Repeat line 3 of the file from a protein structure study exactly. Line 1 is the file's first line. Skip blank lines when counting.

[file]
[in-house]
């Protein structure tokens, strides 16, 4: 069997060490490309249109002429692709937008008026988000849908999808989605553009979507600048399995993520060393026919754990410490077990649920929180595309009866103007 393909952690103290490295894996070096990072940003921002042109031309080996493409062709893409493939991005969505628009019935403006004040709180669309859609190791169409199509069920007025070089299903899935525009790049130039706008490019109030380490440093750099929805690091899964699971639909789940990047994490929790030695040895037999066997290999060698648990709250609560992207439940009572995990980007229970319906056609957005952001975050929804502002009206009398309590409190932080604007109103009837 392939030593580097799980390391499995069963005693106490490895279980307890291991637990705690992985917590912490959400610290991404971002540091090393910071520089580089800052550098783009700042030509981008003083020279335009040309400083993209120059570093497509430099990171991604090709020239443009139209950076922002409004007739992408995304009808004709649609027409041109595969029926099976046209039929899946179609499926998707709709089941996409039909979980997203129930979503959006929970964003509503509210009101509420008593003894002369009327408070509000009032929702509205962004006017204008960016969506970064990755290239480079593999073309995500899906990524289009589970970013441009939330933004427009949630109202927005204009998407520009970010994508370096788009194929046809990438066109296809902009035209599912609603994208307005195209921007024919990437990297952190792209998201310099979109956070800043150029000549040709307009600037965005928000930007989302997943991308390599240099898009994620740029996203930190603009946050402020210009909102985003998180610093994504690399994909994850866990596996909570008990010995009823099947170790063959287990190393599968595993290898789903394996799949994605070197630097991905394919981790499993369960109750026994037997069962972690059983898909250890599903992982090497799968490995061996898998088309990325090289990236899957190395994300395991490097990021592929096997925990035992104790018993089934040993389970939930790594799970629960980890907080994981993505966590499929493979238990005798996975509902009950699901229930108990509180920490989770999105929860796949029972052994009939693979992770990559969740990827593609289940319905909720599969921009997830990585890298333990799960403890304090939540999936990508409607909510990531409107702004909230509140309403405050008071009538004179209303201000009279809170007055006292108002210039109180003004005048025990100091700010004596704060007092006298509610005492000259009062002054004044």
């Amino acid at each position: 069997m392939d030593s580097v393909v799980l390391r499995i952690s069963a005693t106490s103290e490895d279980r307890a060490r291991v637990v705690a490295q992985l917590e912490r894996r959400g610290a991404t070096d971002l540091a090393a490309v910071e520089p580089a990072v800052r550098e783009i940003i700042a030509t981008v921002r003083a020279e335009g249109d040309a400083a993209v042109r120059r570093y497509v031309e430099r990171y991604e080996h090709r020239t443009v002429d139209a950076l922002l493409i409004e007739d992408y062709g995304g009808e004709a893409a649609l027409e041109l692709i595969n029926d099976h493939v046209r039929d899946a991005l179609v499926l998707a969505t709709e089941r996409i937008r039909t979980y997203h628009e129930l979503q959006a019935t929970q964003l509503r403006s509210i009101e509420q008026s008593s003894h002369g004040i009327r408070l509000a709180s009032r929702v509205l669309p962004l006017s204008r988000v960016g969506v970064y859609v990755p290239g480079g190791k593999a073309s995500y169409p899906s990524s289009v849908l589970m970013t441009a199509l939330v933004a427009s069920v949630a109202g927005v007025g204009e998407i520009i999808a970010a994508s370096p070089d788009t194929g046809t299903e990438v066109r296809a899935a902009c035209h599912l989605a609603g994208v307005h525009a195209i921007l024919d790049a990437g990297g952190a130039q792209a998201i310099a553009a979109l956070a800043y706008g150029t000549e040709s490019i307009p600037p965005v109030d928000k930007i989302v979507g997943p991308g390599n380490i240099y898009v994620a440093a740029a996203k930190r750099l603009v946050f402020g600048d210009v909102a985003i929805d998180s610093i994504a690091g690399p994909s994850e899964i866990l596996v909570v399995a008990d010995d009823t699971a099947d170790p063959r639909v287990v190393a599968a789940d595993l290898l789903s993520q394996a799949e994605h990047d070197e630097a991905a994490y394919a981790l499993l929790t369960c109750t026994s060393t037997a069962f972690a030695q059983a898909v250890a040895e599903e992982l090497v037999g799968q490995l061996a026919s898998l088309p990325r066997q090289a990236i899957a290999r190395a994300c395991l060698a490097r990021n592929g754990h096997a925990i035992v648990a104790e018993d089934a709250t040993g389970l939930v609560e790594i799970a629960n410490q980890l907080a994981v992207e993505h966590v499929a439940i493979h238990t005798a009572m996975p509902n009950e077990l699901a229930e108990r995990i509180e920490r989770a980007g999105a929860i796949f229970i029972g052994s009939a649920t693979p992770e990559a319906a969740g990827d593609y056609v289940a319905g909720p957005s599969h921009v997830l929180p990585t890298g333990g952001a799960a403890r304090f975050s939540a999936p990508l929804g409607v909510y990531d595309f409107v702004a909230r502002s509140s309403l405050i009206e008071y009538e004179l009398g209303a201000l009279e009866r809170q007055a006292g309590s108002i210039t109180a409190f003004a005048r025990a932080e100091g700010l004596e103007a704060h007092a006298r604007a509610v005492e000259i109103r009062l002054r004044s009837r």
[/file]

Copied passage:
């Amino acid at each position: 069997m392939d030593s580097v393909v799980l390391r499995i952690s069963a005693t106490s103290e490895d279980r307890a060490r291991v637990v705690a490295q992985l917590e912490r894996r959400g610290a991404t070096d971002l540091a090393a490309v910071e520089p580089a990072v800052r550098e783009i940003i700042a030509t981008v921002r003083a020279e335009g249109d040309a400083a993209v042109r120059r570093y497509v031309e430099r990171y991604e080996h090709r020239t443009v002429d139209a950076l922002l493409i409004e007739d992408y062709g995304g009808e004709a893409a649609l027409e041109l692709i595969n029926d099976h493939v046209r039929d899946a991005l179609v499926l998707a969505t709709e089941r996409i937008r039909t979980y997203h628009e129930l979503q959006a019935t929970q964003l509503r403006s509210i009101e509420q008026s008593s003894h002369g004040i009327r408070l509000a709180s009032r929702v509205l669309p962004l006017s204008r988000v960016g969506v970064y859609v990755p290239g480079g190791k593999a073309s995500y169409p899906s990524s289009v849908l589970m970013t441009a199509l939330v933004a427009s069920v949630a109202g927005v007025g204009e998407i520009i999808a970010a994508s370096p070089d788009t194929g046809t299903e990438v066109r296809a899935a902009c035209h599912l989605a609603g994208v307005h525009a195209i921007l024919d790049a990437g990297g952190a130039q792209a998201i310099a553009a979109l956070a800043y706008g150029t000549e040709s490019i307009p600037p965005v109030d928000k930007i989302v979507g997943p991308g390599n380490i240099y898009v994620a440093a740029a996203k930190r750099l603009v946050f402020g600048d210009v909102a985003i929805d998180s610093i994504a690091g690399p994909s994850e899964i866990l596996v909570v399995a008990d010995d009823t699971a099947d170790p063959r639909v287990v190393a599968a789940d595993l290898l789903s993520q394996a799949e994605h990047d070197e630097a991905a994490y394919a981790l499993l929790t369960c109750t026994s060393t037997a069962f972690a030695q059983a898909v250890a040895e599903e992982l090497v037999g799968q490995l061996a026919s898998l088309p990325r066997q090289a990236i899957a290999r190395a994300c395991l060698a490097r990021n592929g754990h096997a925990i035992v648990a104790e018993d089934a709250t040993g389970l939930v609560e790594i799970a629960n410490q980890l907080a994981v992207e993505h966590v499929a439940i493979h238990t005798a009572m996975p509902n009950e077990l699901a229930e108990r995990i509180e920490r989770a980007g999105a929860i796949f229970i029972g052994s009939a649920t693979p992770e990559a319906a969740g990827d593609y056609v289940a319905g909720p957005s599969h921009v997830l929180p990585t890298g333990g952001a799960a403890r304090f975050s939540a999936p990508l929804g409607v909510y990531d595309f409107v702004a909230r502002s509140s309403l405050i009206e008071y009538e004179l009398g209303a201000l009279e009866r809170q007055a006292g309590s108002i210039t109180a409190f003004a005048r025990a932080e100091g700010l004596e103007a704060h007092a006298r604007a509610v005492e000259i109103r009062l002054r004044s009837r």